Well, I’ve done it. I’ve finally started Ulysses by James Joyce. I’ve done a deep dive into preparatory materials, I’ve talked to those that have taken this journey before, and I’ve read the books that inform the background of this one. And now that I’ve jumped in and finished the first chapter….
I’m feeling pleasantly over-prepared.
Really. I know it gets crazy later in the book, but for all the reputation this book has for complexity, allusions, background, depth, and opacity, this first chapter is a pretty fun and straightforward narrative. In it, one of our main characters, Stephen Daedalus, wakes up, gets teased by his roommates, has breakfast, and sets off for his day at work. The book will chronicle this one full day, following the steps of its two main characters.
What I’m learning is that (so far) Ulysses is not a difficult read. Yes, there are many, many layers that I know are there, but not knowing them right now isn’t hindering my comprehension (and, more importantly, my enjoyment) of the book at all.
There are indeed Latin phrases, strange words, some jokes that go over my head, and such. But it actually feels a lot like reading Shakespeare (though quite a bit easier to immediately understand): you still can know what’s going on and recognize the beauty with which the narrative progresses, all while knowing there are jokes, words, and references you just let wash over you as you tell yourself, “if I care enough at the end of this, I can sit with that more closely during another time reading it.”
Long story short: much to my surprise, the depth doesn’t take away from your reading; it just lets you know there are many more diamonds to mine in future readings.
So don’t let this book’s reputation scare you off. It moves at a playful clip. It saunters, with the occasional little skip. Joyce is well aware of how you are experiencing the book and he wants to play with that and send you down paths you don’t yet see coming.
Already I can fully feel what many others have said: Joyce intends for the reader to be a participant in the book, not a mere “observer” of words on a page.
The Chapter & The Odyssey
As you may or may not know, Ulysses is a riff off of Homer’s The Odyssey. And just like the Greek epic, this book begins with a secondary character and sets up their situation before moving on to the real “main” character of the book.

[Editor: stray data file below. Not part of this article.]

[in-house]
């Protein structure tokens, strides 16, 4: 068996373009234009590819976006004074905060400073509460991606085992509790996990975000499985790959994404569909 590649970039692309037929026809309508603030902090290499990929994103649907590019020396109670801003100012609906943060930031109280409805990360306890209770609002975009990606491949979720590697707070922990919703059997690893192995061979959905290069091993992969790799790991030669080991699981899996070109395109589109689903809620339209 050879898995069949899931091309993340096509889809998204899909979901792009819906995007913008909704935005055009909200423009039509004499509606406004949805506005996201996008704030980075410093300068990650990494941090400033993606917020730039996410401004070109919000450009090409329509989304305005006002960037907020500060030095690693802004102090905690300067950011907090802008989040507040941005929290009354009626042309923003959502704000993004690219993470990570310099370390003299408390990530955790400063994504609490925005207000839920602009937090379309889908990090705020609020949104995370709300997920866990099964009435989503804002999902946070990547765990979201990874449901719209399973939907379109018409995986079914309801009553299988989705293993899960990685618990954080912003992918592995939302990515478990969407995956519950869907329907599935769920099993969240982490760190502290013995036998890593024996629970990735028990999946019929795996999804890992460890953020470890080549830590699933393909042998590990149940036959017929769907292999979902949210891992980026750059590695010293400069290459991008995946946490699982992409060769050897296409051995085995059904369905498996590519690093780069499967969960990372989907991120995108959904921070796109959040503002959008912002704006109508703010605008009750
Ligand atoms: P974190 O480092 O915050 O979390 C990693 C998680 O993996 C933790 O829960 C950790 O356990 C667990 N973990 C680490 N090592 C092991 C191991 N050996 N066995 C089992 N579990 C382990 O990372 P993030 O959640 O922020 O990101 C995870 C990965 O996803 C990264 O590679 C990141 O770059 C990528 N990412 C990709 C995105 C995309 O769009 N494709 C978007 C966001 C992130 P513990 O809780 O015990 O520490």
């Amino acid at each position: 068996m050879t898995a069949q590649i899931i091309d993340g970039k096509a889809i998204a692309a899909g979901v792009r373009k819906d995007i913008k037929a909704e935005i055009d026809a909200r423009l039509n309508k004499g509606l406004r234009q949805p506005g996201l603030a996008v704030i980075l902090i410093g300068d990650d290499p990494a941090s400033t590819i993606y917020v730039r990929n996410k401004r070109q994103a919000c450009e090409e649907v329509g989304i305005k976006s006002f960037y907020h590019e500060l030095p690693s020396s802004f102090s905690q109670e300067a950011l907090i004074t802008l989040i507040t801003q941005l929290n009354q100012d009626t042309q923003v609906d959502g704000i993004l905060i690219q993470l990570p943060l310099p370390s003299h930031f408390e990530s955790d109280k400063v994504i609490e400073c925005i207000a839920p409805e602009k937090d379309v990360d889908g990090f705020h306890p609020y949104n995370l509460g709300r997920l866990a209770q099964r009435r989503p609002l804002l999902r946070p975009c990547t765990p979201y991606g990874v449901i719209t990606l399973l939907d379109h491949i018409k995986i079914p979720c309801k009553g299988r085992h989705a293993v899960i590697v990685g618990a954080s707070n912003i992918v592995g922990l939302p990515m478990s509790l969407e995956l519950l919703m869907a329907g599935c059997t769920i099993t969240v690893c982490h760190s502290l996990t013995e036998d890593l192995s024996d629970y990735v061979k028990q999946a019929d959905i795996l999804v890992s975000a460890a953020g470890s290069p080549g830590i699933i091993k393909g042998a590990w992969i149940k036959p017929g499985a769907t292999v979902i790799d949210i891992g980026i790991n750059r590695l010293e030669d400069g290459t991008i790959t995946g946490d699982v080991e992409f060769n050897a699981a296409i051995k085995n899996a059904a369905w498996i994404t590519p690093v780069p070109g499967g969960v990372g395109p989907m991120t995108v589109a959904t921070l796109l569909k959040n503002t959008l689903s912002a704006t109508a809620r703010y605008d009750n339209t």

Homer begins with Odysseus’ son, Telemachus. The story sets up Telemachus’ situation at home where a bunch of suitors–thinking Odysseus is dead–are trying to marry his wife, Penelope. They are trying to usurp the head of the household (and by extension, his son, who ought to take over in the event of Odysseus’ death). Telemachus just wants to feel like a man in his own home, but is repeatedly emasculated and prevented from doing so by these suitors.
Joyce begins with Stephen, the bohemian, romantic, artistic dreamer (who was the main character of Joyce’s previous book, A Portrait of the Artist as a Young Man) before moving to the more bodily, pragmatic, and grounded Leopold Bloom. Daedalus is also trying to find and prove himself as a man, but others in his home are constantly knocking him off his sure-footing. They do it under the guise of friendship and friendly teasing, but they wound far more than Daedalus lets them know.
And just like the suitors in the home of Telemachus, these roommates of Daedalus talk him into getting his paycheck from his work and using it to fund their partying later tonight. But for now, the chapter ends with Stephen leaving his friends swimming in a creek so he can head to work (and pick up said paycheck). It’s a bit on the nose then that the chapter ends with this one-word sentence muttered by Stephen as he departs: “Usurpers.”
So now I’m about to dip into Chapter 2. I’ve heard, however, that the book does in fact get difficult in Chapter 3, when Stephen leaves work and starts daydreaming while walking along a beach. So we’ll see how that goes, but I’m committed to seeing this through.
As I do, I’ll continue to blog through the chapters as I’m able. I want to chronicle both for myself and any other first time readers what it’s like for a relatively “normal person” to read this book. Yes, I’ve done a lot of work beforehand, but I still feel like I’ve got some fresh eyes on this. Onward!
If you’d like to join in on this reading journey, I’ve compiled some resources to help you along your way.